Hepatitis B: long-term outcome and benefits from mass vaccination in children

Acta Gastroenterol Belg. Apr-Jun 1998;61(2):210-3.

Abstract

Hepatitis B viruses can cause chronic liver diseases in both children and adults. In hyperendemic areas, although most related complications occur during adulthood, nearly half of the primary infection in chronic hepatitis B virus carriers occurs in perinatal period through maternal transmission and the other half are from horizontal transmission mainly through intrafamilial spread or injection using unsterilized needles. Children with chronic hepatitis B virus infection are mostly asymptomatic. They are generally active and growing well with very rare exceptions. Even with acute exacerbation of liver function and active inflammation, jaundice or growth failure is uncommon. Mild histologic abnormalities in the liver begins early in life and may progress to severe liver impairment in later life. Severe liver damage, with bridging hepatic necrosis or fibrosis, or cirrhosis of the liver may occur, but is rare during childhood. Universal immunization program of hepatitis B virus has been proved to be effective in reducing hepatitis B carrier rate for more than 10 folds, and the incidence of hepatocellular carcinoma in children has also been reduced significantly.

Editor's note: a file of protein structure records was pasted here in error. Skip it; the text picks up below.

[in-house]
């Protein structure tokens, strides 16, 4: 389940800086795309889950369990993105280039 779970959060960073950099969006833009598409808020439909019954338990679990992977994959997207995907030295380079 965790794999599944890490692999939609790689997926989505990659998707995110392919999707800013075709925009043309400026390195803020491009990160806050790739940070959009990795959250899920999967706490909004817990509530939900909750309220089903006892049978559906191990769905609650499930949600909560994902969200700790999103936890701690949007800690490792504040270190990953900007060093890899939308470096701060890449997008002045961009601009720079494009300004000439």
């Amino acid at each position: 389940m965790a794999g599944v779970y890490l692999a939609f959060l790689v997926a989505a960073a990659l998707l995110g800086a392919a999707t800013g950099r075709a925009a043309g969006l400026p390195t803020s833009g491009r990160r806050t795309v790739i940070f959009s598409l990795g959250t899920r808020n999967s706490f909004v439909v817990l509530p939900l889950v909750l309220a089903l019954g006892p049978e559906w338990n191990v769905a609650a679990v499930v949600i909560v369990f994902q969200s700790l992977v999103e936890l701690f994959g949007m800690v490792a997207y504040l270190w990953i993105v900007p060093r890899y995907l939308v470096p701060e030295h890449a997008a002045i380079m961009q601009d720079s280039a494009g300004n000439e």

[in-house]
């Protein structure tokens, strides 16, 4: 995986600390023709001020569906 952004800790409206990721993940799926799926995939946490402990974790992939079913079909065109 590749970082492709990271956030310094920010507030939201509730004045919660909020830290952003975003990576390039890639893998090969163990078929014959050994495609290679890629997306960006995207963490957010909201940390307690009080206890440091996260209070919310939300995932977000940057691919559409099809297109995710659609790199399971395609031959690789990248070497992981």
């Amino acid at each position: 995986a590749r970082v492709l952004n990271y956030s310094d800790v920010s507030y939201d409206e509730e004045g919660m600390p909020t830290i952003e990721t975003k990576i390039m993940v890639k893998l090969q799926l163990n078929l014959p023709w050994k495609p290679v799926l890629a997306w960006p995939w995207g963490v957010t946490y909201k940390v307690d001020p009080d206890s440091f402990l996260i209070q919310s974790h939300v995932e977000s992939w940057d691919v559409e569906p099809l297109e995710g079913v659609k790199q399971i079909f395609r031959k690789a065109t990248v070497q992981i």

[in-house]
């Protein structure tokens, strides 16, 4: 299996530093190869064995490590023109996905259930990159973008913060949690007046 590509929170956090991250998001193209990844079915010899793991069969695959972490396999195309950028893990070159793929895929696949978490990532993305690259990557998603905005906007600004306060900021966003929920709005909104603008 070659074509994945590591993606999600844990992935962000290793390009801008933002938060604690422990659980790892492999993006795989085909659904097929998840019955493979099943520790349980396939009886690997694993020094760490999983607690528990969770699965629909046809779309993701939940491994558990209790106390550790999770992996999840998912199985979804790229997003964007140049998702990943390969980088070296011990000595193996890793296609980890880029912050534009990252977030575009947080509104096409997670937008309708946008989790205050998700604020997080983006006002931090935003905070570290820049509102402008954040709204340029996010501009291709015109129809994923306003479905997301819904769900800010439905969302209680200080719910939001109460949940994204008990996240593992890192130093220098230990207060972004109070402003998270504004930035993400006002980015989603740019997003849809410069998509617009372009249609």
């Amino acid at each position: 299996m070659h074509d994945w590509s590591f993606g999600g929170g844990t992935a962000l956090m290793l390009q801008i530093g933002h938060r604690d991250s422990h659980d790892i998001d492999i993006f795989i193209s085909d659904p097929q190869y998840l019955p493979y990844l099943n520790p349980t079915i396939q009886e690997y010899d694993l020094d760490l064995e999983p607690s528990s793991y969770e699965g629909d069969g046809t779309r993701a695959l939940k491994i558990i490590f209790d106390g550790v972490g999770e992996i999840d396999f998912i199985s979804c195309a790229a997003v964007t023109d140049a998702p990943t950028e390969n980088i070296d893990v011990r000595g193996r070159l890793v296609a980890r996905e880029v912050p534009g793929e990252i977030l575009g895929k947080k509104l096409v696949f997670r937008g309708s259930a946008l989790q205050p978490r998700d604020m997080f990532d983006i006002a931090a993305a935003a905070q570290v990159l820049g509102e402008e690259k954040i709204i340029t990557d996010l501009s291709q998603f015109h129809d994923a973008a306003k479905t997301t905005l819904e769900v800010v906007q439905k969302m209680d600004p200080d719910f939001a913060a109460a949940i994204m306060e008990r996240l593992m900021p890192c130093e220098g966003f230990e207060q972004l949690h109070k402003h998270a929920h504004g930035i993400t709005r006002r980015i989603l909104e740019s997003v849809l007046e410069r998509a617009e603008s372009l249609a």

Publication types

  • Review

MeSH terms

  • Child
  • Child, Preschool
  • Female
  • Hepatitis B Vaccines / administration & dosage*
  • Hepatitis B, Chronic / diagnosis
  • Hepatitis B, Chronic / epidemiology
  • Hepatitis B, Chronic / immunology
  • Hepatitis B, Chronic / prevention & control*
  • Humans
  • Immunization Programs / organization & administration*
  • Infant
  • Infant, Newborn
  • Male
  • Prevalence
  • Prognosis
  • Risk Factors
  • Taiwan / epidemiology

Substances

  • Hepatitis B Vaccines